Businesses need to respond to Brexit and its challenges, as it will bring “real changes for all of us, regardless of what form it takes”, Tánaiste Simon Coveney has said.
Article by Pádraig Hoare on the Irish Examiner
Speaking at the launch of a joint report between Cork Chamber and the British Embassy on growing economic links between the south-west and various UK regions, Mr Coveney said the importance of regional development could not be understated.
“Both of our companies have economies that are focused heavily on our capital cities. However, it is important that we focus on developing our next-tier cities as a strong counterbalance to capitals,” he said.
Wales provided a good example of the importance of a regional relationship, Mr Coveney said.
“Ireland is Wales’ fourth largest trading partner. There are an estimated 85 Irish companies with a presence in Wales, employing just over 5,500 people. This is a growing economic relationship, with th e value of Welsh exports to Ireland 15% higher in 2017 than 2016.
“In addition, Welsh ports are one of the principal transit points for large quantities of Irish imports and exports, both to the UK and beyond.”
UK ambassador to Ireland, Robin Barnett said one of the priorities of Prime Minister, Theresa May’s Brexit strategies was to maintain frictionless trade in the deal agreed with the EU.
The proposed deal would preserve and enhance trade in areas such as Cork and Limerick, he said, and the joint Cork Chamber-British Embassy report had identified areas in which to concentrate.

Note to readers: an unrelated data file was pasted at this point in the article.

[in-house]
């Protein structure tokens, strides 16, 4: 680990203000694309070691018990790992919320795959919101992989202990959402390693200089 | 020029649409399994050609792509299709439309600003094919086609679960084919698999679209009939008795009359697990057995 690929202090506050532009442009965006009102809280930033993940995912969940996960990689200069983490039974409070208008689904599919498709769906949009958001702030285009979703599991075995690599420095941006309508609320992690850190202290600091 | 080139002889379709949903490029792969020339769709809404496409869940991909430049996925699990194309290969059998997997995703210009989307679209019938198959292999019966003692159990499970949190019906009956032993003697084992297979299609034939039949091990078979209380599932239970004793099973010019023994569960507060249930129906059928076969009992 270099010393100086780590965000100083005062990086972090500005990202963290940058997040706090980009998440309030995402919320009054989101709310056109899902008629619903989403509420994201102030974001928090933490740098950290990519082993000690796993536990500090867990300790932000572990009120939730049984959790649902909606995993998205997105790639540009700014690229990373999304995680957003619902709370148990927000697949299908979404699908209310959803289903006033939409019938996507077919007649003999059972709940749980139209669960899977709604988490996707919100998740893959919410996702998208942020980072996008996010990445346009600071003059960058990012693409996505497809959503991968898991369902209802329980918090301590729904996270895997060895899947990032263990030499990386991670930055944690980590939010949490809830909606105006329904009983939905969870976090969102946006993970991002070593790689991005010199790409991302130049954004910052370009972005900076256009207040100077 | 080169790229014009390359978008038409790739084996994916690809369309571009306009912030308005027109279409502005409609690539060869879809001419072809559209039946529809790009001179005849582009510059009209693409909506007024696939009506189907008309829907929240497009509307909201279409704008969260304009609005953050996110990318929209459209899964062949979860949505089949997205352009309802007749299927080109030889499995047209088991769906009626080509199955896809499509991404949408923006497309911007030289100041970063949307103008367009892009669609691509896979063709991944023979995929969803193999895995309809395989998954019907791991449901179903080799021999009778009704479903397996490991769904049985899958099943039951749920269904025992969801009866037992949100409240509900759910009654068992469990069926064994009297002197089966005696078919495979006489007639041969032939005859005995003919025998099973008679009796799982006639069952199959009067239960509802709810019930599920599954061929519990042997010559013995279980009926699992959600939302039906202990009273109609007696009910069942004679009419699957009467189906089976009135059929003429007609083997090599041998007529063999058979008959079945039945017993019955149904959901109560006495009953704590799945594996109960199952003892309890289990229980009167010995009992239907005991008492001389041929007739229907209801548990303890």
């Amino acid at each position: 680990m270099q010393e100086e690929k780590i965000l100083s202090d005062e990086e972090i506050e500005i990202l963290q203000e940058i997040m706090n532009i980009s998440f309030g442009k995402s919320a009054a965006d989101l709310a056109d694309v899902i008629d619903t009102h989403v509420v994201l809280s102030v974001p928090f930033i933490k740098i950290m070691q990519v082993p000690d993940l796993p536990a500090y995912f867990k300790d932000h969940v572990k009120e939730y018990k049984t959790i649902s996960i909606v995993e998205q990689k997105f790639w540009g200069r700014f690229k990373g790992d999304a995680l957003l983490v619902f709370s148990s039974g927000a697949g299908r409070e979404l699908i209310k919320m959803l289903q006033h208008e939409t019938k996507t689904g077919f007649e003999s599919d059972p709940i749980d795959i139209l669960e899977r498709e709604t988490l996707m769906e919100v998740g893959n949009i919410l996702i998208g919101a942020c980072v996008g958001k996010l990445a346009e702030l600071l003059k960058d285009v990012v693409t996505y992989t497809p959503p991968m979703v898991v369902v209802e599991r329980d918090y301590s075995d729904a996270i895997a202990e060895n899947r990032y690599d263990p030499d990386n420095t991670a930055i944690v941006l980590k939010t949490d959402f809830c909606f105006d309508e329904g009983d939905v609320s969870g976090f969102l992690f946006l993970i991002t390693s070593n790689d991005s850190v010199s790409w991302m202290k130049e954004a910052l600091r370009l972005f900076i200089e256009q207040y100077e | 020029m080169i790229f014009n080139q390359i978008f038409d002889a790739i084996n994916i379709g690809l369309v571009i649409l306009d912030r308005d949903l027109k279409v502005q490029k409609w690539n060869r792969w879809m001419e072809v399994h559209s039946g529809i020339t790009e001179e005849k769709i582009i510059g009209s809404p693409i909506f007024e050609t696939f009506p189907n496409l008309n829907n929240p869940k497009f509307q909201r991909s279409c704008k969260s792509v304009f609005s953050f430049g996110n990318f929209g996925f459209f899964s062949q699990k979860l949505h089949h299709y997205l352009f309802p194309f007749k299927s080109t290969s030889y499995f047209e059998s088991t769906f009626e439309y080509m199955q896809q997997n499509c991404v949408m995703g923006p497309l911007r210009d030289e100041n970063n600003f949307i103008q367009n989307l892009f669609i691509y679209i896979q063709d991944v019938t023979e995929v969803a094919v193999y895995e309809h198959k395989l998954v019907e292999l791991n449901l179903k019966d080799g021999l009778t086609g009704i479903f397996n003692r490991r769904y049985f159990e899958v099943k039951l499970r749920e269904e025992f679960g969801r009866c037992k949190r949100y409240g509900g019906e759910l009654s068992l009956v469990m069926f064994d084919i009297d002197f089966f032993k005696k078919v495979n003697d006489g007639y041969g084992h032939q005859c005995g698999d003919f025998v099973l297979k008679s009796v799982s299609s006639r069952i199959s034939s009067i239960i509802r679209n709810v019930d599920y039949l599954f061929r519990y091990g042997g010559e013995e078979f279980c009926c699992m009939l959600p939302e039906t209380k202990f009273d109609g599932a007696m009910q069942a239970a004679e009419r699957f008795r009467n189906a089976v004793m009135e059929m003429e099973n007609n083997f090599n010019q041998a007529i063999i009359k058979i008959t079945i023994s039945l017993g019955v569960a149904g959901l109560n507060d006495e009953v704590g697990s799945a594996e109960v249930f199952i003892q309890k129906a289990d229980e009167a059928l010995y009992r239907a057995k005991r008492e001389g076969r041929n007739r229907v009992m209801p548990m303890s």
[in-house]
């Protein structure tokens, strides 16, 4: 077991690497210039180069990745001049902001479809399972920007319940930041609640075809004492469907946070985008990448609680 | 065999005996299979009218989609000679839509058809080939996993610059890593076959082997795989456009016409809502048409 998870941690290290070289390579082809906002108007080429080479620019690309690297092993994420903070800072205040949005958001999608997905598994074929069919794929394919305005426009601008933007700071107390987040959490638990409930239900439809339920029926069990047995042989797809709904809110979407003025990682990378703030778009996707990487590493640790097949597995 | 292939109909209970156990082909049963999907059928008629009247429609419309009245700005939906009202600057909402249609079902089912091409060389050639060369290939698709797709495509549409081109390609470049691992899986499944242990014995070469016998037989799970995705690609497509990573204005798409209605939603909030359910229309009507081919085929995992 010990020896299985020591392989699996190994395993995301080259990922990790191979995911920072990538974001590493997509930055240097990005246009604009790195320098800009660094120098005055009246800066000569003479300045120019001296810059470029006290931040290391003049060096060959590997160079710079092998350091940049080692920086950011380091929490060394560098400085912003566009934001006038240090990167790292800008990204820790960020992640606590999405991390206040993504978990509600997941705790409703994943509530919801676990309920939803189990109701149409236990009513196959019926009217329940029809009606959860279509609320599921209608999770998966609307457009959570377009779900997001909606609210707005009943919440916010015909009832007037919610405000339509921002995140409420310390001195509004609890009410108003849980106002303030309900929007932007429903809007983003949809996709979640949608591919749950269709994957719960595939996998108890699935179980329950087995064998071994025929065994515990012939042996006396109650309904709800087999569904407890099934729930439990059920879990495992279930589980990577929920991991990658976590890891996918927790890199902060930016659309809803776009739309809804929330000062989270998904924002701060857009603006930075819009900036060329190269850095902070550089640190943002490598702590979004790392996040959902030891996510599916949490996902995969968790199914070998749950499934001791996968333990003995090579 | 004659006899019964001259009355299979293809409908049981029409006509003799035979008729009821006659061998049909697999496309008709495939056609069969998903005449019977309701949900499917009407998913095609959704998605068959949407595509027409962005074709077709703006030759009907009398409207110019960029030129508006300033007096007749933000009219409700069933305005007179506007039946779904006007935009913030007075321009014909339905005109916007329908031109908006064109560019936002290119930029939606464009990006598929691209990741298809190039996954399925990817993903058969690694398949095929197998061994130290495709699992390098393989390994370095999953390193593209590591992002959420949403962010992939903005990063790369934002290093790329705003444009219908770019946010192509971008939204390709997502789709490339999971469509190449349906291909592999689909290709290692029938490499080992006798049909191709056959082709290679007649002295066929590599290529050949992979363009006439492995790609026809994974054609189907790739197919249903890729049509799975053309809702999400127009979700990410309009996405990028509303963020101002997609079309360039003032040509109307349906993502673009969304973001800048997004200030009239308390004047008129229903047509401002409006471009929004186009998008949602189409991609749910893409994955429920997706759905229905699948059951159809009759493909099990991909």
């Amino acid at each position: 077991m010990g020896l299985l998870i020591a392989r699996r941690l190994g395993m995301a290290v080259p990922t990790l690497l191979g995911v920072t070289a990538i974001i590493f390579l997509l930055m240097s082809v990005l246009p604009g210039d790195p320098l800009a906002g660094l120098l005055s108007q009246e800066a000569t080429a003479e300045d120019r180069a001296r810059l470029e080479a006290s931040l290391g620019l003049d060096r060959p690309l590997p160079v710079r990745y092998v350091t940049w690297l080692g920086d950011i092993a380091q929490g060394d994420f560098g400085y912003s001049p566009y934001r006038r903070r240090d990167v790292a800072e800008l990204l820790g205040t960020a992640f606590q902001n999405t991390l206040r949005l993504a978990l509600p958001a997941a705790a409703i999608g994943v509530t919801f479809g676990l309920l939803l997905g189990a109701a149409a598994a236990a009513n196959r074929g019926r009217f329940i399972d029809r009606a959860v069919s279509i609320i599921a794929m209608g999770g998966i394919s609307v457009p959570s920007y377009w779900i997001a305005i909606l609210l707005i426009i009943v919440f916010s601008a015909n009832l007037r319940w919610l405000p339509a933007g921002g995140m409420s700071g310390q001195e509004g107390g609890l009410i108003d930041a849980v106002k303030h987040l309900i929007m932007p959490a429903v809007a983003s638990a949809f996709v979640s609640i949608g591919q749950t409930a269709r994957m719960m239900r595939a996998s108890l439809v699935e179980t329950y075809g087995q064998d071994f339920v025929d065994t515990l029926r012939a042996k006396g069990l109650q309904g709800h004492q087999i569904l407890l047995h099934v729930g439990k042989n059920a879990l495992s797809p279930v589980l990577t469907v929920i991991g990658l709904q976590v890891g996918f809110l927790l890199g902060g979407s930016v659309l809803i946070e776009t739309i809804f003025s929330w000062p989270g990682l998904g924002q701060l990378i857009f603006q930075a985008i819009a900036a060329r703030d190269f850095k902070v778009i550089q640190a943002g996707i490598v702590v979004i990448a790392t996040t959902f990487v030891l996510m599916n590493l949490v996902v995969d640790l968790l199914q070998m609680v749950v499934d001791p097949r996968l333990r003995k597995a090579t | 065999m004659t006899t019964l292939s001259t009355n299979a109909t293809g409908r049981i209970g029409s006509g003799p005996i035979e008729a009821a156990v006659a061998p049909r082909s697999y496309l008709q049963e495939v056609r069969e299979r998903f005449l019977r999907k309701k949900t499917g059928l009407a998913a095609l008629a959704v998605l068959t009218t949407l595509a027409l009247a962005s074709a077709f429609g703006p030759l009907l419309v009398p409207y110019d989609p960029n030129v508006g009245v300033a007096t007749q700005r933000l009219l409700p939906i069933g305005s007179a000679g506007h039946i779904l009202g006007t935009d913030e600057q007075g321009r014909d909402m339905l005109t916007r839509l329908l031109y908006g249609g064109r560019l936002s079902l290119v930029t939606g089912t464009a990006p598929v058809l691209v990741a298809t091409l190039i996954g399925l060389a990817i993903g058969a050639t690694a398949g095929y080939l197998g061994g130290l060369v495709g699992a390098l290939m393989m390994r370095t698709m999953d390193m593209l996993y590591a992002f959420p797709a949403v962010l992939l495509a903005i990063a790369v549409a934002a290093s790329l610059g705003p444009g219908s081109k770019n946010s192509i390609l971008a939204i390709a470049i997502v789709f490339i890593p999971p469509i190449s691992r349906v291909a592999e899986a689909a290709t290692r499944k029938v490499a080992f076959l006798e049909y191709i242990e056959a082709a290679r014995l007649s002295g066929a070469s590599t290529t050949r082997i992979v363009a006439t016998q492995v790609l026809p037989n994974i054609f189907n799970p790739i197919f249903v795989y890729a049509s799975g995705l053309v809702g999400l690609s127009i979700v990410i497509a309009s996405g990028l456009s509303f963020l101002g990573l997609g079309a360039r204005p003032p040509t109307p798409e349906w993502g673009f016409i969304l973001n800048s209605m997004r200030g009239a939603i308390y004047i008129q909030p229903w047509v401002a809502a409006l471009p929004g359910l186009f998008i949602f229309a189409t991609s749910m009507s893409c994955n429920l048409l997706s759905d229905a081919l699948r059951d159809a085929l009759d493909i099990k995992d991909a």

“One of the priorities set out was always to maintain frictionless trade of goods and as everybody here knows, the trade between the UK and Ireland is enormously important in both directions”.
“This report is designed not only to ensure that we continue to have the levels of trade we do now, but my ambition for Cork and the whole south-west region, including Limerick, is actually that we are able to do much more in the future,” the ambassador said.
He said there was “immense scope for partnership” between the UK and the south-west, across “a huge range of sectors” such as IT, construction, and fintech.
“That is why we have people across the UK here from the Midlands, the North, Wales, because they are interested in the potential for the future,” Mr Barnett said, referring to the UK presence at the launch of the report.
Cork Chamber chief executive Conor Healy said World Trade Organisation tariffs would be the worst-case scenario for business in the region.